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All sex assault charges against former sheriff’s deputy dismissed by judge

  • Former Belknap County sheriff’s deputy Ernest Justin Blanchette appears at his trial in Hillsborough County Superior Court North in Manchester on Thursday, April 28, 2016. Blanchette is accused of raping a female inmate en route to prison last summer. (ELIZABETH FRANTZ / Monitor staff) Elizabeth Frantz



Monitor staff
Wednesday, October 25, 2017

A judge has dismissed all remaining sexual assault charges against a former Belknap County sheriff’s deputy, although the case may not be over.

Assistant Belknap County Attorney Adam Woods said prosecutors are reviewing the latest Belknap County Superior Court order, a New Hampshire Supreme Court decision overturning Ernest Justin Blanchette’s rape conviction in Hillsborough County, and both case files to determine how they’ll proceed.

“We haven’t made any determination yet as to what our next step is going to be,” Woods told the Monitor on Wednesday.

Prosecutors have several options before them; they could file new charges against Blanchette, ask a Belknap County Superior Court judge to reconsider his ruling, or forward the case to the state attorney general’s office in preparation for a Supreme Court appeal. Woods declined to say what options the office is considering and if other legal avenues exist.

Blanchette, 37, formerly of Franklin, was serving a 10- to 20-year prison sentence for rape when the state’s highest court overturned the conviction on a legal technicality. They called upon the Legislature to clarify the aggravated felonious sexual assault statute for future cases, citing ambiguities in the existing language.

The court issued its decision as several sexual assault charges were still pending against Blanchette in Belknap County Superior Court, alleging similar crimes.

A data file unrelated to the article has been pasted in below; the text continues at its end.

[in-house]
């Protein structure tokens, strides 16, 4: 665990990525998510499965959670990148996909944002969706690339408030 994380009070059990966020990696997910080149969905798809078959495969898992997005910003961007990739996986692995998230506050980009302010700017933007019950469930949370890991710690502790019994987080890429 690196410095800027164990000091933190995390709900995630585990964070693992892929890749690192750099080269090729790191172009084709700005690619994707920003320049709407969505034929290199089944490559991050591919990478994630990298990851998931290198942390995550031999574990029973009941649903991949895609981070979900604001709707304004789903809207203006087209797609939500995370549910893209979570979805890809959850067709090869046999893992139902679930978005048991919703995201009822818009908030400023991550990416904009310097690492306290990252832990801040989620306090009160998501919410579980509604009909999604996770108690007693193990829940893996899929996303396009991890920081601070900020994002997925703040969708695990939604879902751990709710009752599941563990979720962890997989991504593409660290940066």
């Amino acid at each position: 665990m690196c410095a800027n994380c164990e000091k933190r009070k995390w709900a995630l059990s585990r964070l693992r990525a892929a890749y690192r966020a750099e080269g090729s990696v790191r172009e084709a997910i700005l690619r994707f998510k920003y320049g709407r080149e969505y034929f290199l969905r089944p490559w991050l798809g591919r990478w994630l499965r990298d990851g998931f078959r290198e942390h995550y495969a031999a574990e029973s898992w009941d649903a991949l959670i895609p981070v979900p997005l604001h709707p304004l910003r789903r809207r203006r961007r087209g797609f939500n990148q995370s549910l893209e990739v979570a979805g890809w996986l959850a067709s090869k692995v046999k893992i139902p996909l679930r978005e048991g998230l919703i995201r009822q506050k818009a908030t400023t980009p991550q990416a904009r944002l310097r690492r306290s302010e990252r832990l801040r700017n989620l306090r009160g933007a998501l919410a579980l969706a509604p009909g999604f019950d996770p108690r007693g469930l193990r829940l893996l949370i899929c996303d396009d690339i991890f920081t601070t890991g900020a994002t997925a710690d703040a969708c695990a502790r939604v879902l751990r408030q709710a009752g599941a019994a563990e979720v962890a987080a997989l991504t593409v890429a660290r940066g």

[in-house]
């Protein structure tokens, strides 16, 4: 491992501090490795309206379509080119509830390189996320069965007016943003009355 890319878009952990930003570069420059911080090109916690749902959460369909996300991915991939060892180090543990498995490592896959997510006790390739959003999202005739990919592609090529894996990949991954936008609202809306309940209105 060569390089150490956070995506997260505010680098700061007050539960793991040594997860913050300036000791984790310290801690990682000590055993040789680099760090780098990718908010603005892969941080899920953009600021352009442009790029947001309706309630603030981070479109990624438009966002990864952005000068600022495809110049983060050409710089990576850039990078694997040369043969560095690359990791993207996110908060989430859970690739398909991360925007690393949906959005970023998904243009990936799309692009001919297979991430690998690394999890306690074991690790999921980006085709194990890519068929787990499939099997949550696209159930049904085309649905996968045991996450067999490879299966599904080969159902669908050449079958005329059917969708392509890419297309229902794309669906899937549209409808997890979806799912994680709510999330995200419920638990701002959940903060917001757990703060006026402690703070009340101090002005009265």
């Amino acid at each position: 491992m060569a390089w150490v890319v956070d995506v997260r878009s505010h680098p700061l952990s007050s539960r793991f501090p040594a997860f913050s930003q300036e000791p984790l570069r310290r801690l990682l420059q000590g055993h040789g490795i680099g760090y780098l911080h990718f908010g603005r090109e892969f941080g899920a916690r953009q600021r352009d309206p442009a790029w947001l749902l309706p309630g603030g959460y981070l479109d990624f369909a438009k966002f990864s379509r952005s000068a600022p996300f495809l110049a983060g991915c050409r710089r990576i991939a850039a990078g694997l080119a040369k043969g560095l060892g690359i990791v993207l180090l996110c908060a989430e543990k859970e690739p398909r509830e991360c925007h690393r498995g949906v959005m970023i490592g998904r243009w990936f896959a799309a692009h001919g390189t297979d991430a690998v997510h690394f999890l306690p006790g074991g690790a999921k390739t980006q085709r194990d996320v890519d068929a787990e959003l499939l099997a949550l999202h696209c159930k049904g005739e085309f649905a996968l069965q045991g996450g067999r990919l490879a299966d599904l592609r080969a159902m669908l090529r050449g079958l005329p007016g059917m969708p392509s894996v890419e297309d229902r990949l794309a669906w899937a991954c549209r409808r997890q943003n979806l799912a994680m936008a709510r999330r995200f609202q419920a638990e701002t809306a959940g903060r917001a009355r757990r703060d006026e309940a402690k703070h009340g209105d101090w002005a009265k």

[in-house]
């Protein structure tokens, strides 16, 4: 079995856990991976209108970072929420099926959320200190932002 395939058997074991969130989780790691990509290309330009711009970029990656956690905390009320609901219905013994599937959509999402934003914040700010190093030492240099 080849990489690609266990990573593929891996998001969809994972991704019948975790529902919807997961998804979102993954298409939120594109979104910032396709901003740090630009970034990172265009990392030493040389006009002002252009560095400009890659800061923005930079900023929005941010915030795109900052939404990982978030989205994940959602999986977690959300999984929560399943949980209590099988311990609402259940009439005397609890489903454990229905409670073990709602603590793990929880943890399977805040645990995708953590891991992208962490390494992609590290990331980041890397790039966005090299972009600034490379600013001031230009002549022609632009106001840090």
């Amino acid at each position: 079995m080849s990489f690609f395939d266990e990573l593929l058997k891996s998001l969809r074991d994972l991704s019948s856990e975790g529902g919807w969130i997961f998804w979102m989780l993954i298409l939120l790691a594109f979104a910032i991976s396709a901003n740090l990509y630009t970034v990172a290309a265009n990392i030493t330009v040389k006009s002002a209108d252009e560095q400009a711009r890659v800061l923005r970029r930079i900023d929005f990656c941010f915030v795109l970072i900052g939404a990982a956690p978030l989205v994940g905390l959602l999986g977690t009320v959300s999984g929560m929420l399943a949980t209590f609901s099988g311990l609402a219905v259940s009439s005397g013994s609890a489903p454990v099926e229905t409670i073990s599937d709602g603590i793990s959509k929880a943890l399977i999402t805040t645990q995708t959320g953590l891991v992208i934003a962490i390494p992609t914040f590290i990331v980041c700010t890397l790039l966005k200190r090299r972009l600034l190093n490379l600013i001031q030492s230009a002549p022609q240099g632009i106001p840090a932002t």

Prosecutors in both counties said Blanchette had used his position of authority to coerce female inmates into having sex with him during transport. However, defense attorney Brad Davis argued that prosecutors had improperly charged Blanchette under the statute and, further, failed to present sufficient evidence that he was working for a correctional facility.

According to state statute, inmates can’t legally consent to sex with someone who has authority over them by virtue of being “employed” at the correctional facility. While the law specifically cites correctional officers and probation parole officers, it does not name sheriffs and other law enforcement officials, Davis noted previously.

Blanchette’s motion to dismiss the nine indictments pending against him in Belknap County was on hold pending the Supreme Court’s decision on his appeal in Hillsborough County. Three months after winning that appeal, attorneys were back before Belknap County Superior Court Judge James O’Neill III to revisit the future of the four unresolved cases.

Woods said during that August hearing that the Legislature intended to criminalize all sexual contact between inmates and those in positions of “supervisory or disciplinary authority over them,” both inside and outside the walls of a correctional institution. Further, he said, Blanchette may not have received a paycheck from the county jail, but that doesn’t absolve him of criminal liability.

In granting Blanchette’s motion to dismiss, O’Neill ruled that a person’s employment at a correctional facility where the victim is incarcerated is a necessary element of each charge, and that county prosecutors failed to account for it. None of the indictments name Blanchette’s employer.

“Between the defendant’s four pending cases, not one of his indictments make any reference to the defendant being an ‘employee’ or being ‘entrusted with the performance of an act’ by a correctional institution where an alleged victim was held,” O’Neill ruled.

He further called the indictments “constitutionally deficient for failing to include all necessary elements of the defendant’s alleged crimes.”

At the direction of the state’s Supreme Court, lawmakers are already prioritizing an amendment to the aggravated felonious sexual assault statute. State Rep. Renny Cushing, D-Hampton, put forward a proposed bill that removes the phrase “where the actor is employed.”

The bill also includes new language to clarify that the law is applicable to anyone in a supervisory role, regardless of whether they’re employed by a state prison, county jail or other law enforcement agency.

(Alyssa Dandrea can be reached at 369-3319, adandrea@cmonitor.com or on Twitter @_ADandrea.)